Though all the evidence, as well as the admissions of the respondent on the trial, proved these allegations beyond controversy, the trial court refused to make a finding upon the issue. If such finding had been made in accord with the undisputed evidence appellant would have been entitled to judgment as a matter of law.

[1] On the issue of preexisting use raised in the answer the trial court made no finding in harmony with the pleading and proof. The answer pleaded that the property "was and for many years prior hereto has been used as said property is presently used by this defendant." The trial court found that for many years prior to the adoption of the ordinance the premises were "occupied and used as a dwelling-house by two families." This was not an issue. Furthermore, it is directly contrary to all the evidence, which was that the former owner had had members of her family and guests visit her and occupy rooms as guests, and that all were served from a single kitchen. The issue here was whether the premises [64 Cal. App. 2d 797] following the alterations made by respondent came within the ordinance definition of "dwelling"--having but "one kitchen" and "designed" to house not more than one "family." Such were the regulations enacted by the city council upon the advice of the city planning commission. It may be that a judicial review would suggest some modifications under certain circumstances but our system has not conferred upon the court the power to exercise these administrative functions.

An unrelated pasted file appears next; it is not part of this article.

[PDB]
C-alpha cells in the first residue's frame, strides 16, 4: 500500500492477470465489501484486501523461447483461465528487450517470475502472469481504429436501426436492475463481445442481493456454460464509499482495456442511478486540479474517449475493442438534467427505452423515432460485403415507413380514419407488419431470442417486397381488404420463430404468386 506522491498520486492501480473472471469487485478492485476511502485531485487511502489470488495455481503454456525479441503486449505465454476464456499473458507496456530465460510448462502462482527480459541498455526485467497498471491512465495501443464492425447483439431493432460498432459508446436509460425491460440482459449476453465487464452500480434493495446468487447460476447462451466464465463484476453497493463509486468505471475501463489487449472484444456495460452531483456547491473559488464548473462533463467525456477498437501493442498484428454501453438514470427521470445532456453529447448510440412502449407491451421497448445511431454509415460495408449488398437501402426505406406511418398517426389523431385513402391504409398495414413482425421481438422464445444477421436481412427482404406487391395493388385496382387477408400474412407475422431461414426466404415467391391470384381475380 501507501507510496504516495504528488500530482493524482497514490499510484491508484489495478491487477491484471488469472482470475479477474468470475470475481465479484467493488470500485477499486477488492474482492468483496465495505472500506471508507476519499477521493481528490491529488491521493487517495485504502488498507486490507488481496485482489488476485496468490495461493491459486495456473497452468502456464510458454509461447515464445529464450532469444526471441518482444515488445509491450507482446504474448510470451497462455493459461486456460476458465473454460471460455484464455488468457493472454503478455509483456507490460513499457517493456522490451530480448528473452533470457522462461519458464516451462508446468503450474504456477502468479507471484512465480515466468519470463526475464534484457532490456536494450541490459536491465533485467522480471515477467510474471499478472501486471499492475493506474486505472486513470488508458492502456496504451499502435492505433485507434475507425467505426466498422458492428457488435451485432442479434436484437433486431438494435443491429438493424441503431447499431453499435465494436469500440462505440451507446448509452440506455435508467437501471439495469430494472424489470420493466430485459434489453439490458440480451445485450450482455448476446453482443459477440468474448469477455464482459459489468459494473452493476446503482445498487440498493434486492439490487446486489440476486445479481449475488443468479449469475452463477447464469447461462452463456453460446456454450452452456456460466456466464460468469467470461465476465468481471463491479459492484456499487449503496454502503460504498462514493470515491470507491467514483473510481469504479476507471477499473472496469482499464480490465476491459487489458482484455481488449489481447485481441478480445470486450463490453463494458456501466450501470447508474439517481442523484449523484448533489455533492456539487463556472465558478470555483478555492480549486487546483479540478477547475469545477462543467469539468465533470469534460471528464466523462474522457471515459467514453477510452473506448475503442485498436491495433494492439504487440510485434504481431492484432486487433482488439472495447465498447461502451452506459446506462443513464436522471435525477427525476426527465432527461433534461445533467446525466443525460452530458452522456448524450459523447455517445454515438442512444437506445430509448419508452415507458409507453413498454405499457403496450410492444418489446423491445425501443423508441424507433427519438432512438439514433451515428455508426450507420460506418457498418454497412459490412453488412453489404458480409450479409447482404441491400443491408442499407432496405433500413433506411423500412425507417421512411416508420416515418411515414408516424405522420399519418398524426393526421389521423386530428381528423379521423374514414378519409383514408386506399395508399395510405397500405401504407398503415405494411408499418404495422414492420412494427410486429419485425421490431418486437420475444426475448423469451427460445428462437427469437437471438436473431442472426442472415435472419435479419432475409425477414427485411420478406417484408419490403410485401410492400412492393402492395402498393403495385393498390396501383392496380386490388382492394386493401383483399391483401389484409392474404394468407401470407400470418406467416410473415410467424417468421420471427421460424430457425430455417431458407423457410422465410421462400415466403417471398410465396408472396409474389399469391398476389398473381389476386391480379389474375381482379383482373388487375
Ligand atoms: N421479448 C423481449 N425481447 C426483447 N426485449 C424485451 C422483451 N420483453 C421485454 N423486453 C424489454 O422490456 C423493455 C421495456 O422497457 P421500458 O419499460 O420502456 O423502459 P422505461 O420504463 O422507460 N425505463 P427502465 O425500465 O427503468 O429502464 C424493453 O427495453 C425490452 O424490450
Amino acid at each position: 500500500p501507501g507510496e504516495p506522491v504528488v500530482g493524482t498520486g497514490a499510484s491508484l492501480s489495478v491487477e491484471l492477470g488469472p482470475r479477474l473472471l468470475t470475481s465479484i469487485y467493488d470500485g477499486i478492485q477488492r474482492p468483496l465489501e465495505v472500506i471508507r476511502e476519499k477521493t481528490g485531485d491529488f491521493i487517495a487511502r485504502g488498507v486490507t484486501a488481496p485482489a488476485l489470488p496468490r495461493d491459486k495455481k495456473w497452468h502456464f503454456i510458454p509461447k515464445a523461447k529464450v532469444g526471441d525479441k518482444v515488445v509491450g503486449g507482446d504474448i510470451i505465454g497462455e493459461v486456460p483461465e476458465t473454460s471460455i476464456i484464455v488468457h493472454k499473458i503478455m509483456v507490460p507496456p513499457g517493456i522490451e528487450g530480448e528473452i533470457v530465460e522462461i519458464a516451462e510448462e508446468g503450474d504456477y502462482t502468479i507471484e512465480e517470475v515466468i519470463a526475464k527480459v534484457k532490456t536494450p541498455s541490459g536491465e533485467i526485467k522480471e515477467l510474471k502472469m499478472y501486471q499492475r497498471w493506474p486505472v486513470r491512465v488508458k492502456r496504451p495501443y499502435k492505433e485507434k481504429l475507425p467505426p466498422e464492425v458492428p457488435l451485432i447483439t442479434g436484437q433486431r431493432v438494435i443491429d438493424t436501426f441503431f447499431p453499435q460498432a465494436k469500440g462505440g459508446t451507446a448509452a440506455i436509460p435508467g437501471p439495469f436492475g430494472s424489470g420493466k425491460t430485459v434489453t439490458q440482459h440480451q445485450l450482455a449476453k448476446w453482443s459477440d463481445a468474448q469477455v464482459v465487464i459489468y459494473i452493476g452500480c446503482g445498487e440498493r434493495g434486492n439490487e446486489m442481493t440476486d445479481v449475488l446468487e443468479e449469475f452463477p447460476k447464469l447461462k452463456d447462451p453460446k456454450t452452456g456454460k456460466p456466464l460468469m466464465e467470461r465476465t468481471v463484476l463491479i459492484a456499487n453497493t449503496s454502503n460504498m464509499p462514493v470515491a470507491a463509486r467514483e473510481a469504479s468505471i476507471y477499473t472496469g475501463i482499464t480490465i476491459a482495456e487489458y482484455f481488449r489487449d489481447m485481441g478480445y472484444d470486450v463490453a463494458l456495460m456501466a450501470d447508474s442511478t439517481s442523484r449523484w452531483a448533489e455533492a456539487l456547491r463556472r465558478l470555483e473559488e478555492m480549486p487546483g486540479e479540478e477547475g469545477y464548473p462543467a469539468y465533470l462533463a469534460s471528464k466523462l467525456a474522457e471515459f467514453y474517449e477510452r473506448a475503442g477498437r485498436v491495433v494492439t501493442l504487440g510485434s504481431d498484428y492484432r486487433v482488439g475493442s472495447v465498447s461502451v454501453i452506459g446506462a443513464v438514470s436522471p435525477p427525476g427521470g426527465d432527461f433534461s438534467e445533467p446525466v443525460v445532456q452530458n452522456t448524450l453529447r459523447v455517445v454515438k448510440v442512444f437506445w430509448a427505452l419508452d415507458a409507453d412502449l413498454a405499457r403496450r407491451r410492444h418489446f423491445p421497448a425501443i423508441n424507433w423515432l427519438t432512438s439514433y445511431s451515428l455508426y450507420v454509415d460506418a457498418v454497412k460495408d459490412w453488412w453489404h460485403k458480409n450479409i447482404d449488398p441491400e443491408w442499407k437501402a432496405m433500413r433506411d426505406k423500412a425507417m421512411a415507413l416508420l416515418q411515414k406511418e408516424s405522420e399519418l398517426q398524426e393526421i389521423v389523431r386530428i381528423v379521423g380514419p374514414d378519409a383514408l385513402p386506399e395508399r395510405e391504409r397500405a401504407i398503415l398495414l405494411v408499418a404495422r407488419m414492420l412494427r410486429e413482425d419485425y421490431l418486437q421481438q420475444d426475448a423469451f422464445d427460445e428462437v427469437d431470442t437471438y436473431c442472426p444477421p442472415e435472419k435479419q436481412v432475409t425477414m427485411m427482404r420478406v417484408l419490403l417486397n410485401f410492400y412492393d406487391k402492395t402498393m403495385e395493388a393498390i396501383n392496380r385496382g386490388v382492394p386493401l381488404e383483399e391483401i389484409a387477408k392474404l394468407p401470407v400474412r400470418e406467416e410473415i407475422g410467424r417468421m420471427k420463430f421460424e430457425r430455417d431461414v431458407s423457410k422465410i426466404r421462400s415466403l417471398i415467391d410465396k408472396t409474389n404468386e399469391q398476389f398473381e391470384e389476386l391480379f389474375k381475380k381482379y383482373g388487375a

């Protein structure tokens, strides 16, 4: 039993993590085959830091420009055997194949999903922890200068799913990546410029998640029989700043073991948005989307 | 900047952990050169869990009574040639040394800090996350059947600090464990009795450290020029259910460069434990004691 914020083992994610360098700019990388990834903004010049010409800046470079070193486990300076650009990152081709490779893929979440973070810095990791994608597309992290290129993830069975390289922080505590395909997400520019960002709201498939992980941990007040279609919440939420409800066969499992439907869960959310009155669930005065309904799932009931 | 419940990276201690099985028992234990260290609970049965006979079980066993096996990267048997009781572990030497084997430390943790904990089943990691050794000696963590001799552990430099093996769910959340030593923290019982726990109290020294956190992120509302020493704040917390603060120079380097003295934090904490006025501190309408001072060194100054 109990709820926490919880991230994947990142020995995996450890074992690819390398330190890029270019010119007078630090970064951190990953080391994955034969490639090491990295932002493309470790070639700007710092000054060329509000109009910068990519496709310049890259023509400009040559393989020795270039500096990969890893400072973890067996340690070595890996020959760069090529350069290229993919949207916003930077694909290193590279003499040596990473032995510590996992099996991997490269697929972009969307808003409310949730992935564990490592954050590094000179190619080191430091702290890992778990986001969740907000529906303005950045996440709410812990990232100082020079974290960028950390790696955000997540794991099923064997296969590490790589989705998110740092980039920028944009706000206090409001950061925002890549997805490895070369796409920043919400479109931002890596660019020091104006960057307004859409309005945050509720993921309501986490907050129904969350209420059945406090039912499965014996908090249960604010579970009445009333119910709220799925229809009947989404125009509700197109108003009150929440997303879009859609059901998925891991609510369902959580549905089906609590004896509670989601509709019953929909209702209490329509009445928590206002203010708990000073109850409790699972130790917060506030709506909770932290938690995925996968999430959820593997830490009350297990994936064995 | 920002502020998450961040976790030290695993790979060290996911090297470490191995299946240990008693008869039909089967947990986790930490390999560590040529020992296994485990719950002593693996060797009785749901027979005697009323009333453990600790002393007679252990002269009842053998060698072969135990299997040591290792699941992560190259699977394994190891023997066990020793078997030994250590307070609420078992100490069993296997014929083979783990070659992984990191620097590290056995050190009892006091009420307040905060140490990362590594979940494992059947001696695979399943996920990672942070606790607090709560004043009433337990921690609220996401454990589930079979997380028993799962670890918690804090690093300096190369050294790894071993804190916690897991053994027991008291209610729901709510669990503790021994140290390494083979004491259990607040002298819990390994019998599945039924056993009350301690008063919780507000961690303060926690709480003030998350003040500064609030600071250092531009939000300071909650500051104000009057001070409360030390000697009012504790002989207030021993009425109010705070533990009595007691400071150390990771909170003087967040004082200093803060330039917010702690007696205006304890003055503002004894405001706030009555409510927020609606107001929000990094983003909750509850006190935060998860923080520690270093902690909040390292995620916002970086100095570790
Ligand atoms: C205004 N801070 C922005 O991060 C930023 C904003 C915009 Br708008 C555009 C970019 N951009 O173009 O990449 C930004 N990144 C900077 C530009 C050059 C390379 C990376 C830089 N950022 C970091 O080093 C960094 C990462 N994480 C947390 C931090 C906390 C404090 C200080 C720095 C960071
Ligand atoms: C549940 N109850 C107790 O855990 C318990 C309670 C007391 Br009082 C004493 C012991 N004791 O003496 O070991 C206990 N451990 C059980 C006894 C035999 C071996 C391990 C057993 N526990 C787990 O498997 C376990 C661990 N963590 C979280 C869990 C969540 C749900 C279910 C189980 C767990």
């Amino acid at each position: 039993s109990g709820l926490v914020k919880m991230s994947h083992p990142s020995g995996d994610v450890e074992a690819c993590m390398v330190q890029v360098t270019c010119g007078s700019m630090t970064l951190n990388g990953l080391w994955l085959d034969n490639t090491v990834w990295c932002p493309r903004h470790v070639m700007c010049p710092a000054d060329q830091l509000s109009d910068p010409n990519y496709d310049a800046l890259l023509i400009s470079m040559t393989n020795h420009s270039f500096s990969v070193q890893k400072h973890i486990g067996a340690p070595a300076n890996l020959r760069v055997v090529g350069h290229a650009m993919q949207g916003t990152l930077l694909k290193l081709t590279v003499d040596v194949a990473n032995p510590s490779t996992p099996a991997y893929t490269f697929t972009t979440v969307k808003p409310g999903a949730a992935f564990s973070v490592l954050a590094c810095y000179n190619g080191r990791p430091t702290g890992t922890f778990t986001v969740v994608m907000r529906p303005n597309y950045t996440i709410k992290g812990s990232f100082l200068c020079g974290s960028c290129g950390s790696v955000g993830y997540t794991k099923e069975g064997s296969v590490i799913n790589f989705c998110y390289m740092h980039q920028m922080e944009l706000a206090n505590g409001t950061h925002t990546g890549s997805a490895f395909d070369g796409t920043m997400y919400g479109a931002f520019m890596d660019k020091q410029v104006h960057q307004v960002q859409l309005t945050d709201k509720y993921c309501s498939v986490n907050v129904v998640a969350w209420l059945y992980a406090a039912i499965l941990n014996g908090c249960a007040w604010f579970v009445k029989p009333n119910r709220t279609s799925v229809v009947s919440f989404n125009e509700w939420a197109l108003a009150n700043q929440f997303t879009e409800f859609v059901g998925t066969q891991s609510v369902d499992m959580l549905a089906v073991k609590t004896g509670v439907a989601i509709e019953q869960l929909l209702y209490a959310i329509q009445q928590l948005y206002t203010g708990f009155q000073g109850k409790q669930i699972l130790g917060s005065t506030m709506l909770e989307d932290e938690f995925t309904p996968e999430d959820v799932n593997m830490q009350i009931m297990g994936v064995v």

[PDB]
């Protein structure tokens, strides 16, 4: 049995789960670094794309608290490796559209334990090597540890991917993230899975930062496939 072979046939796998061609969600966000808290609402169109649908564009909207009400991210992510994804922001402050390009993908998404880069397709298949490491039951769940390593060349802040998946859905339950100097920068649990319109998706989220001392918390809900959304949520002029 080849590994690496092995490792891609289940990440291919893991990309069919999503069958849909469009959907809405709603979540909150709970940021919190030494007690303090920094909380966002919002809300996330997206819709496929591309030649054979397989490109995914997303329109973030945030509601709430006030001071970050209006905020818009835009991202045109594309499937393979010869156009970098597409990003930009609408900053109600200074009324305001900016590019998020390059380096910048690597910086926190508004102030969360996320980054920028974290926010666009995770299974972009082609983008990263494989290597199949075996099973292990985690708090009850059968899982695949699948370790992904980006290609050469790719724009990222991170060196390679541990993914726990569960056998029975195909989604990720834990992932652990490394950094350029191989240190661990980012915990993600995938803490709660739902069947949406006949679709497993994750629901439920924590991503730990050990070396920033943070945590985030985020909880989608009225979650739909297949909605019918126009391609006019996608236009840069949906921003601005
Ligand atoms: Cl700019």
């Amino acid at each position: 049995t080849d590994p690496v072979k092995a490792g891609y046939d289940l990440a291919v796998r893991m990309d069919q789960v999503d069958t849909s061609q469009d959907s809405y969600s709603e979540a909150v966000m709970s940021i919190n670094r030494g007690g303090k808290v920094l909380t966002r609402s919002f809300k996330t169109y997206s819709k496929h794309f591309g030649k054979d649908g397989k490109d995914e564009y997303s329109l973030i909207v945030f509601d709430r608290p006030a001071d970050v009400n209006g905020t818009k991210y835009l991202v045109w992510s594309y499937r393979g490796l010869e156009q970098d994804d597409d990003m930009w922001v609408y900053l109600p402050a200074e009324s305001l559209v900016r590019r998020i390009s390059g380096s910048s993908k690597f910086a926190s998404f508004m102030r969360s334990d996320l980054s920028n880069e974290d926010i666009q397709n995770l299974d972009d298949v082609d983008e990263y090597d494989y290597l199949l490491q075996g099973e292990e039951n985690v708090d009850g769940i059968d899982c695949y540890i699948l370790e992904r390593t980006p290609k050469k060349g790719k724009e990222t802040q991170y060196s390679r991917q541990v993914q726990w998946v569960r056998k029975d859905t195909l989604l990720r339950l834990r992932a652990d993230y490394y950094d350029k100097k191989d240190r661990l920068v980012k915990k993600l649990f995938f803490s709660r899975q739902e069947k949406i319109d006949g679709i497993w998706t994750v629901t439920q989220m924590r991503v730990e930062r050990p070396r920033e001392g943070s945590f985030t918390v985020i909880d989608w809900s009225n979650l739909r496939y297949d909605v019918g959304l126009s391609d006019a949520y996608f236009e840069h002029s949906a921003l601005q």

[2] The respondent suggests, in support of the conclusion of the trial court, that the ordinance is unconstitutional as discriminatory. The only evidence on the subject related to premises outside the zoned district. The conclusion of law is contrary to all the authorities. (Miller v. Board of Public Works, 195 Cal. 477 [234 P. 381, 38 A.L.R. 1479]; Fourcade v. San Francisco, 196 Cal. 655 [238 P. 934]; Feraut v. City of Sacramento, 204 Cal. 687 [269 P. 537]; Rehfeld v. San Francisco, 218 Cal. 83 [21 P.2d 419]; Reynolds v. Barrett, 12 Cal. 2d 244 [83 P.2d 29]; Rubin v. Board of Directors, 16 Cal. 2d 119 [104 P.2d 1041].)

[3] The right of the city to seek enforcement of the ordinance by this proceeding is not open to argument. (City of Stockton v. Frisbie, 93 Cal. App. 277, 289 [270 P. 270].) The provisions of the ordinance permitting the property owner to apply for an exception or variance from the restrictions imposed are sustained by Rubin v. Board of Directors, supra; Metcalf v. County of Los Angeles, 24 Cal. 2d 267 [148 P.2d 645] and similar cases. The failure to pursue such an administrative remedy was there held to bar application by the property owner for equitable relief. We have found no case holding that such an administrative remedy is a bar to the defense in an action by the city to enforce the ordinance. [4] But, when the ordinance has afforded such a remedy, it is a complete answer to all that is said by respondent relating to the denial of due process.

[5] In reversing the judgment, it is not necessary to direct a new trial. The undisputed evidence, and the admissions of the parties, require a finding that the allegations of paragraph X of the complaint are true. For the same reason finding number 5 is stricken out. It is so ordered and the findings are amended in those respects.

The judgment is reversed with directions to enter judgment [64 Cal. App. 2d 798] for plaintiff as prayed in the complaint upon the findings as herein amended.

Sturtevant, J., and Spence, J., concurred.